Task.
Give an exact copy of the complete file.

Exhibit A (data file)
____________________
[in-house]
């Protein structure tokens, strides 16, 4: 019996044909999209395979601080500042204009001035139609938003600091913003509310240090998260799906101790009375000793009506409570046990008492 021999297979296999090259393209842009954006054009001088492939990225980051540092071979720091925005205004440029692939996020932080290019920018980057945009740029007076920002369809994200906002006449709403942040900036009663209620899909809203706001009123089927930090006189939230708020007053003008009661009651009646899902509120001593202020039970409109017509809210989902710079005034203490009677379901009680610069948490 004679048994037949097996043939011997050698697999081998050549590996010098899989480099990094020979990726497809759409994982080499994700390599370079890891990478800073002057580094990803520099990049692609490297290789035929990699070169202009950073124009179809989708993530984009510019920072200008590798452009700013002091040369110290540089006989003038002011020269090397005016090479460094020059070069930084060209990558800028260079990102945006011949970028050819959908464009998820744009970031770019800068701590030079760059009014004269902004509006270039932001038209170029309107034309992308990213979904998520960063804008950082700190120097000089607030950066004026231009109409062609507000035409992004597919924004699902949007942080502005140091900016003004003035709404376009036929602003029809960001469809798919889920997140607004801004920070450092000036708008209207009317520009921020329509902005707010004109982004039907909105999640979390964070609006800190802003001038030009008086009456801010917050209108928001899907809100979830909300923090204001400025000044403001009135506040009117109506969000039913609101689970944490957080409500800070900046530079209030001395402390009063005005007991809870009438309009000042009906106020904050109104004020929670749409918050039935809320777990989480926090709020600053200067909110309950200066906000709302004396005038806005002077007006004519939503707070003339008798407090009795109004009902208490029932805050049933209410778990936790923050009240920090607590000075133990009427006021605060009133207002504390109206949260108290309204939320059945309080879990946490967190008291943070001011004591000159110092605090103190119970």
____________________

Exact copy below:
[in-house]
């Protein structure tokens, strides 16, 4: 019996044909999209395979601080500042204009001035139609938003600091913003509310240090998260799906101790009375000793009506409570046990008492 021999297979296999090259393209842009954006054009001088492939990225980051540092071979720091925005205004440029692939996020932080290019920018980057945009740029007076920002369809994200906002006449709403942040900036009663209620899909809203706001009123089927930090006189939230708020007053003008009661009651009646899902509120001593202020039970409109017509809210989902710079005034203490009677379901009680610069948490 004679048994037949097996043939011997050698697999081998050549590996010098899989480099990094020979990726497809759409994982080499994700390599370079890891990478800073002057580094990803520099990049692609490297290789035929990699070169202009950073124009179809989708993530984009510019920072200008590798452009700013002091040369110290540089006989003038002011020269090397005016090479460094020059070069930084060209990558800028260079990102945006011949970028050819959908464009998820744009970031770019800068701590030079760059009014004269902004509006270039932001038209170029309107034309992308990213979904998520960063804008950082700190120097000089607030950066004026231009109409062609507000035409992004597919924004699902949007942080502005140091900016003004003035709404376009036929602003029809960001469809798919889920997140607004801004920070450092000036708008209207009317520009921020329509902005707010004109982004039907909105999640979390964070609006800190802003001038030009008086009456801010917050209108928001899907809100979830909300923090204001400025000044403001009135506040009117109506969000039913609101689970944490957080409500800070900046530079209030001395402390009063005005007991809870009438309009000042009906106020904050109104004020929670749409918050039935809320777990989480926090709020600053200067909110309950200066906000709302004396005038806005002077007006004519939503707070003339008798407090009795109004009902208490029932805050049933209410778990936790923050009240920090607590000075133990009427006021605060009133207002504390109206949260108290309204939320059945309080879990946490967190008291943070001011004591000159110092605090103190119970």